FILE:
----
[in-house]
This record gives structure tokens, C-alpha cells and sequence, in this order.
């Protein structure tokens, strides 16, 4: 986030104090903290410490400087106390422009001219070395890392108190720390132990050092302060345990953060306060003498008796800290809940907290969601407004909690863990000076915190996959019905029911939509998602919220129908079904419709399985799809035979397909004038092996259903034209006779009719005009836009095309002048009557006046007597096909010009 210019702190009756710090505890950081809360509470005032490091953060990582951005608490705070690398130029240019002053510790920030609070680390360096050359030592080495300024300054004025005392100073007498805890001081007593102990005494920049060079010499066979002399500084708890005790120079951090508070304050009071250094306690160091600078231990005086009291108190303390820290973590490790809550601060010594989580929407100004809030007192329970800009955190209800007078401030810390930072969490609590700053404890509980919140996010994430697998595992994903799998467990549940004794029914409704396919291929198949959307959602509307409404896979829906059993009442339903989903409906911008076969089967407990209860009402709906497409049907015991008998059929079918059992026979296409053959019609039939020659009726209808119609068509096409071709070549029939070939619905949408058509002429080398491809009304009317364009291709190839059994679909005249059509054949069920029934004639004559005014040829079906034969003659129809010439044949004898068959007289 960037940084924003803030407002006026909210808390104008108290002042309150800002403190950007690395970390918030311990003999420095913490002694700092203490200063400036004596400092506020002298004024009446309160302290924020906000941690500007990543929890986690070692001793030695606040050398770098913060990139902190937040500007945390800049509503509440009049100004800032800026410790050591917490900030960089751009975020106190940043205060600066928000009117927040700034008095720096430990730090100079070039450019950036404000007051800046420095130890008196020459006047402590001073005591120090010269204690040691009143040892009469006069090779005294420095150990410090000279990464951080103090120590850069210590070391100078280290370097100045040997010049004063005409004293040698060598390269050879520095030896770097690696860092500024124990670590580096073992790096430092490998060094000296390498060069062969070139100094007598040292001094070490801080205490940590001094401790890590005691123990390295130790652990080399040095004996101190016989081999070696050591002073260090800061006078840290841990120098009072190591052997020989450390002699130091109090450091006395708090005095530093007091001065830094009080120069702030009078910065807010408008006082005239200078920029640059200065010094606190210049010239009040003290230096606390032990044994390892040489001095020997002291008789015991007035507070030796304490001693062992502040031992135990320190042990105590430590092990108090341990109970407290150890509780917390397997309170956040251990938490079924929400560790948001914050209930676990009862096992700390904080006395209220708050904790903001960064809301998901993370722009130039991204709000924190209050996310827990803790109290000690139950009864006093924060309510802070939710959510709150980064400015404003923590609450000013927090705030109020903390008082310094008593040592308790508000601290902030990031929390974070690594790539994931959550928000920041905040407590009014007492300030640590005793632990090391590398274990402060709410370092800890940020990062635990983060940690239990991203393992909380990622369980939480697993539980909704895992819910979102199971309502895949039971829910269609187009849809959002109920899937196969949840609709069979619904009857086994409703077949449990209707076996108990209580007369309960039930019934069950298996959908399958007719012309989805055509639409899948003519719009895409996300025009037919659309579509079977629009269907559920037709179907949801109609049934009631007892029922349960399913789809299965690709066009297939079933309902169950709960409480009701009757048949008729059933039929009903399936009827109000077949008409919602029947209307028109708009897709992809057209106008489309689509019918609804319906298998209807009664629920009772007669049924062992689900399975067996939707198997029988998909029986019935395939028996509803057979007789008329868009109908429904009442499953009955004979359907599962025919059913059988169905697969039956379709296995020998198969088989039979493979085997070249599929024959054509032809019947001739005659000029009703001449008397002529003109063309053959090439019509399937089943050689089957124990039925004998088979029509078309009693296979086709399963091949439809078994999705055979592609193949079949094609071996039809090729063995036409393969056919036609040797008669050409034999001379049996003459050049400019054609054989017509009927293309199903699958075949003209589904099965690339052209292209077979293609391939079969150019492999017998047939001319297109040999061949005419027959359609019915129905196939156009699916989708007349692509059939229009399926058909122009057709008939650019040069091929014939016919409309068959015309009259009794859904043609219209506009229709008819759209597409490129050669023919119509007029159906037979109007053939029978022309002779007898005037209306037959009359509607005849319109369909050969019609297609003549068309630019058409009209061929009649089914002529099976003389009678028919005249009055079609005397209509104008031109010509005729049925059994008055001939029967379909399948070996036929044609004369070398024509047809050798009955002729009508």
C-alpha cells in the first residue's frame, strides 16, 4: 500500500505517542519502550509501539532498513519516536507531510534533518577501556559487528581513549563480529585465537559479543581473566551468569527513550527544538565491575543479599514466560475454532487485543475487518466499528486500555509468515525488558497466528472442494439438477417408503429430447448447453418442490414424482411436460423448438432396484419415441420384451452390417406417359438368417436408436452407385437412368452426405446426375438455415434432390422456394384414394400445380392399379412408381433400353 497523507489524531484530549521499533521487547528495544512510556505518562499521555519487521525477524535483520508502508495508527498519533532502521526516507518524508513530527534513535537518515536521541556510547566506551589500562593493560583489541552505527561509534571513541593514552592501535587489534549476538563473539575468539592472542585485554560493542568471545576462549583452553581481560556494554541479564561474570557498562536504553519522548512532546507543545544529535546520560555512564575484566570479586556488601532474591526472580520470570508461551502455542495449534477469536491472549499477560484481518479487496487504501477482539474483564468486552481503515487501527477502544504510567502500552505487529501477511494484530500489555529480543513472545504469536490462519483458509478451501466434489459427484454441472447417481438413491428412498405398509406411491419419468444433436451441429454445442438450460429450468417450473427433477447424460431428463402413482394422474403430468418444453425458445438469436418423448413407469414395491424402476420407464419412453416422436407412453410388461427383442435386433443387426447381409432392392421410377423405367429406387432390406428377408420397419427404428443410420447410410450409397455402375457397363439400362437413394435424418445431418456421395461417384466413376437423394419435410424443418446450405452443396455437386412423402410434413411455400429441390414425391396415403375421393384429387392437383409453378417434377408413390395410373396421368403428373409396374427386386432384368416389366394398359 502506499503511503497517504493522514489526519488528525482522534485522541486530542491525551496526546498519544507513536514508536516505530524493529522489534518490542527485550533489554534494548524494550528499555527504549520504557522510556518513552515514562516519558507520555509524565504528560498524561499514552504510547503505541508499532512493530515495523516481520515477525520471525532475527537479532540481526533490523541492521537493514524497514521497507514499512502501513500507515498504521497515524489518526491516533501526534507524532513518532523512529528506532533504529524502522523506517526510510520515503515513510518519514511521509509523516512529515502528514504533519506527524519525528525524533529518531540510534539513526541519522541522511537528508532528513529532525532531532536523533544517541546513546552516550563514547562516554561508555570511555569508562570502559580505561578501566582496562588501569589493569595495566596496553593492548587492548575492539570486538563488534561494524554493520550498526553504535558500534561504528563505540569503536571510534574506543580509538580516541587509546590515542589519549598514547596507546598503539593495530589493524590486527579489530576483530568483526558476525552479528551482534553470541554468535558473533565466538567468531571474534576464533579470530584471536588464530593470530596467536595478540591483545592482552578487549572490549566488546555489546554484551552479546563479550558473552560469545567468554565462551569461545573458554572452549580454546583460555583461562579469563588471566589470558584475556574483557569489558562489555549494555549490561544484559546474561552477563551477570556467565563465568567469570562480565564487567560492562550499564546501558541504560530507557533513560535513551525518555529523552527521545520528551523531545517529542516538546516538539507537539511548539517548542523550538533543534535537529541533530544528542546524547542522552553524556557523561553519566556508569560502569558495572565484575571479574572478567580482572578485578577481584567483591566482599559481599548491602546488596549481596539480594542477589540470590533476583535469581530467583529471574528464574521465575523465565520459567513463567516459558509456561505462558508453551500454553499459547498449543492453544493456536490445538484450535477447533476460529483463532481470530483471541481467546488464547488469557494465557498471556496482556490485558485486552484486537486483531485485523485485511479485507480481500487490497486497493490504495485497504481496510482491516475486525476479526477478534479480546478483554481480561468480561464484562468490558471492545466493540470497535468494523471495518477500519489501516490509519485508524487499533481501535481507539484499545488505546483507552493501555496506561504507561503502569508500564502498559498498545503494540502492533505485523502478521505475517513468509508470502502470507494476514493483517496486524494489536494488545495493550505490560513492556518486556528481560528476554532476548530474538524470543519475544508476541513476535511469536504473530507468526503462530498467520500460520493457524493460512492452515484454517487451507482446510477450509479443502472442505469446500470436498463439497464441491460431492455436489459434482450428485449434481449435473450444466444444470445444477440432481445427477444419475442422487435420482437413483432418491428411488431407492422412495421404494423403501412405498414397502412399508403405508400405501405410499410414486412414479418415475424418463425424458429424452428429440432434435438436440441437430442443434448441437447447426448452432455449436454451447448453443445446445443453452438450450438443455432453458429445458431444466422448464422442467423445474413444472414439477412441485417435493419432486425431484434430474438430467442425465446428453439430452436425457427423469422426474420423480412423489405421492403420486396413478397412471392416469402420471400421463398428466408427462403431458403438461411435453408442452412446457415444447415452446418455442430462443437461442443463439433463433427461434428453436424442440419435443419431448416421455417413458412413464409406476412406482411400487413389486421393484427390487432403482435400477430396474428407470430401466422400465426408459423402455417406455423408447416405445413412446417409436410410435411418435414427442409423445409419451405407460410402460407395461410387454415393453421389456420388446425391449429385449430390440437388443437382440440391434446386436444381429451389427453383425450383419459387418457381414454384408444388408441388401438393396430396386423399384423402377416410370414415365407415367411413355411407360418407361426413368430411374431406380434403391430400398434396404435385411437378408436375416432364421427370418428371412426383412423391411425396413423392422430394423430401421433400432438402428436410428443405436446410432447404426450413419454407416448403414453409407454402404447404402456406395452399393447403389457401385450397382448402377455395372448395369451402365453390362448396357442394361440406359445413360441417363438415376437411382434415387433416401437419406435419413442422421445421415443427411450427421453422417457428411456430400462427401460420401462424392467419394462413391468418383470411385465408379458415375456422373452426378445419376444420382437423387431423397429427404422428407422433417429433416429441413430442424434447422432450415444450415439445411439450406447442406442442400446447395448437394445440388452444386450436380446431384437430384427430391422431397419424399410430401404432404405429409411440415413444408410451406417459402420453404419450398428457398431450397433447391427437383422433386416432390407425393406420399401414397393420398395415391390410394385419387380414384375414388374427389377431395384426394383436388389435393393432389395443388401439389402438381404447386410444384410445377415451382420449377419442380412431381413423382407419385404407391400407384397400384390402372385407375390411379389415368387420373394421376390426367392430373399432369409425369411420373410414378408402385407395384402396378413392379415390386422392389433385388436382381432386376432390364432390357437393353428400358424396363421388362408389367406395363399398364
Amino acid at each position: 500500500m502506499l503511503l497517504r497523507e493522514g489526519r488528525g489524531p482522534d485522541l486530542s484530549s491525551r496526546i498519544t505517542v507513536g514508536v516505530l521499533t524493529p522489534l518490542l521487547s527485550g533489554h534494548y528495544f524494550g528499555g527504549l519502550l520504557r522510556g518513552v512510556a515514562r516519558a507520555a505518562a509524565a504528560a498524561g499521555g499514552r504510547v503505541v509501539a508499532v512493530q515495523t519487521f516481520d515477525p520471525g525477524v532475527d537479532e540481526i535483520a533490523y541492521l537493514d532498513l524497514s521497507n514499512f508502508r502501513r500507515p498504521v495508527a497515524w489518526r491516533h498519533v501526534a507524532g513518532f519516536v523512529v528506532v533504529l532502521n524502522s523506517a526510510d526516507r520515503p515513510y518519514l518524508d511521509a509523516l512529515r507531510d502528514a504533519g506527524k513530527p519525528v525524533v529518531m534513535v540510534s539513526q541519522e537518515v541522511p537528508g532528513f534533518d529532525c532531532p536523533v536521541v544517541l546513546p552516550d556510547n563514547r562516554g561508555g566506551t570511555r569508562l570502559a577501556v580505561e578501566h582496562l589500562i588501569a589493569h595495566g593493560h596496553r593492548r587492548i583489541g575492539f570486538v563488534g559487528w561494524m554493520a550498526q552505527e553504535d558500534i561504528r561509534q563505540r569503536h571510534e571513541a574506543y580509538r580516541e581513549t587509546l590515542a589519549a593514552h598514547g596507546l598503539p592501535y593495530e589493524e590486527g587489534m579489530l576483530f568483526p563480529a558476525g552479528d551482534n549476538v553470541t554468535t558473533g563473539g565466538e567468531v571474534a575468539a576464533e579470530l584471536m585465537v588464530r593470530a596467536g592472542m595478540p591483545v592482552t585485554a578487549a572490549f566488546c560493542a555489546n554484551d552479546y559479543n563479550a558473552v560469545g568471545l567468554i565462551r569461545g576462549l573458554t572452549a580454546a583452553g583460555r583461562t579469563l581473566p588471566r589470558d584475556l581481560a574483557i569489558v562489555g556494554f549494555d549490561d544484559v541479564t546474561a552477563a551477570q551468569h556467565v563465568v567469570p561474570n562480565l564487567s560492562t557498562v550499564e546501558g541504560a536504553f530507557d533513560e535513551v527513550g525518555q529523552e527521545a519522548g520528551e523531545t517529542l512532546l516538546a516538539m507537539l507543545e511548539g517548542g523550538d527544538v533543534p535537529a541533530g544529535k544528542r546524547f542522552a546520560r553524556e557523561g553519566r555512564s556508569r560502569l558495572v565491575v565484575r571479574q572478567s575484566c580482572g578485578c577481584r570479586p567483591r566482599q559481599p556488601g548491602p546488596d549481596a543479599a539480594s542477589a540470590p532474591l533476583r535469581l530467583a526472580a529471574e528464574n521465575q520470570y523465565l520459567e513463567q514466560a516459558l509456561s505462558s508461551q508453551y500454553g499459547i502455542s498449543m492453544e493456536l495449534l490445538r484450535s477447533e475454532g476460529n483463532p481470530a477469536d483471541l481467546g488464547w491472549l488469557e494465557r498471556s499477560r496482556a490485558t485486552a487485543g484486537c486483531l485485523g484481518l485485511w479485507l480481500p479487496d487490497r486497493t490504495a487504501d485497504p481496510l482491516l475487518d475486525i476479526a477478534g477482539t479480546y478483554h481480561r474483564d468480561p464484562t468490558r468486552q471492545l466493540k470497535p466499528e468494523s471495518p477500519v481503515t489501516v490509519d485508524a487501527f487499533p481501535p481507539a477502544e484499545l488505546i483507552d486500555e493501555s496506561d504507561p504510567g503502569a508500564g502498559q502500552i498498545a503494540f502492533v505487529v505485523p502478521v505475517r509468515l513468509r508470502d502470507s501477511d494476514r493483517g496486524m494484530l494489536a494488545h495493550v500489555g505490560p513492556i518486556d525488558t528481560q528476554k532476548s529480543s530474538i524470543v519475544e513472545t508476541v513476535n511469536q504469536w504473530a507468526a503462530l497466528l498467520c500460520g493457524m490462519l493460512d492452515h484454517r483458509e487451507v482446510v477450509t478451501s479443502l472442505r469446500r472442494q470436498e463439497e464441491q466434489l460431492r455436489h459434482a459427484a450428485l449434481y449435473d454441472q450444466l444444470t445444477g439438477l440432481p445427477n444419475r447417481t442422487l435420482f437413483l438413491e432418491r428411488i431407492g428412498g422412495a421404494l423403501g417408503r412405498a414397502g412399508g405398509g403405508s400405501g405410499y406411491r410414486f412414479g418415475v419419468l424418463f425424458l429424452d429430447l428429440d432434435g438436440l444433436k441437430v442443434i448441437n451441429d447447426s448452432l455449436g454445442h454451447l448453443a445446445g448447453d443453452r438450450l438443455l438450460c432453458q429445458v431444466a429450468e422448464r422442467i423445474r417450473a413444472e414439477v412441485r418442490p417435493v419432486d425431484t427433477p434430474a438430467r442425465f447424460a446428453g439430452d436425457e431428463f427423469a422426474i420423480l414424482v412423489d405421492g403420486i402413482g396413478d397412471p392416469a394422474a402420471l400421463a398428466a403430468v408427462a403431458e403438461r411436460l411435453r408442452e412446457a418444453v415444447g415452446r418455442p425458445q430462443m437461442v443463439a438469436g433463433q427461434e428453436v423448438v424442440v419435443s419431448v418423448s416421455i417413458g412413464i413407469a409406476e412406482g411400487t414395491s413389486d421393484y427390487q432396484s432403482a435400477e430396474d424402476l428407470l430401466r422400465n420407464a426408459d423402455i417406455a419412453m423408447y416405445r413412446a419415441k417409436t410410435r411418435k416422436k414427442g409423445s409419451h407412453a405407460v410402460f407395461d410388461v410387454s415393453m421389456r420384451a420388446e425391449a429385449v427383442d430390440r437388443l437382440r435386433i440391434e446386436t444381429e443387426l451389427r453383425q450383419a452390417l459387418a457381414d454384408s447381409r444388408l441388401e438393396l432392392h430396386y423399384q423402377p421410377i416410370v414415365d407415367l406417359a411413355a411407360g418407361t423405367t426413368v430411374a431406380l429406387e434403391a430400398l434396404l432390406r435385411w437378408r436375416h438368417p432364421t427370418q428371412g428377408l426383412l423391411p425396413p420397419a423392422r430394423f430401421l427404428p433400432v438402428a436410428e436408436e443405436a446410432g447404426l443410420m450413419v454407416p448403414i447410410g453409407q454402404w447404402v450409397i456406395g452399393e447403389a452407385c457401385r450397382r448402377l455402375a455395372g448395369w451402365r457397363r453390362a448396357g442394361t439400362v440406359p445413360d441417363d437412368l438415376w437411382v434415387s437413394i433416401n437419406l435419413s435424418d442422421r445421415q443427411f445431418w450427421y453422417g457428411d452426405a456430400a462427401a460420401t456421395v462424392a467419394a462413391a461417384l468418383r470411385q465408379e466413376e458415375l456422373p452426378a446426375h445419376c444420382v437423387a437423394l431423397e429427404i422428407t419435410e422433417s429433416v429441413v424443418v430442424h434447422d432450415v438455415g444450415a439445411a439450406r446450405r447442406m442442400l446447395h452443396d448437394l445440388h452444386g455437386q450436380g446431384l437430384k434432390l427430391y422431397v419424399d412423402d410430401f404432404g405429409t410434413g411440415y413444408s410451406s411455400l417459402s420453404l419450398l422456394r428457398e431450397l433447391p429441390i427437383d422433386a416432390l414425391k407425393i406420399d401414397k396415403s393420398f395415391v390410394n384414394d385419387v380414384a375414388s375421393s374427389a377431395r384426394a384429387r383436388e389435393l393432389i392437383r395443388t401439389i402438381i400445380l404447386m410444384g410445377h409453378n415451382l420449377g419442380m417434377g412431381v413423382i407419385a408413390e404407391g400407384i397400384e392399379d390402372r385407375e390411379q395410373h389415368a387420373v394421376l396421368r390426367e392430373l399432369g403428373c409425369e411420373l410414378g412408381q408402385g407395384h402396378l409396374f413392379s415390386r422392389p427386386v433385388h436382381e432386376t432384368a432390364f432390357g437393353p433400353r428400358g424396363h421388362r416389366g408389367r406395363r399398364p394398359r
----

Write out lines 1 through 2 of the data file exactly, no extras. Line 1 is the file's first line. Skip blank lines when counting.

[in-house]
This record gives structure tokens, C-alpha cells and sequence, in this order.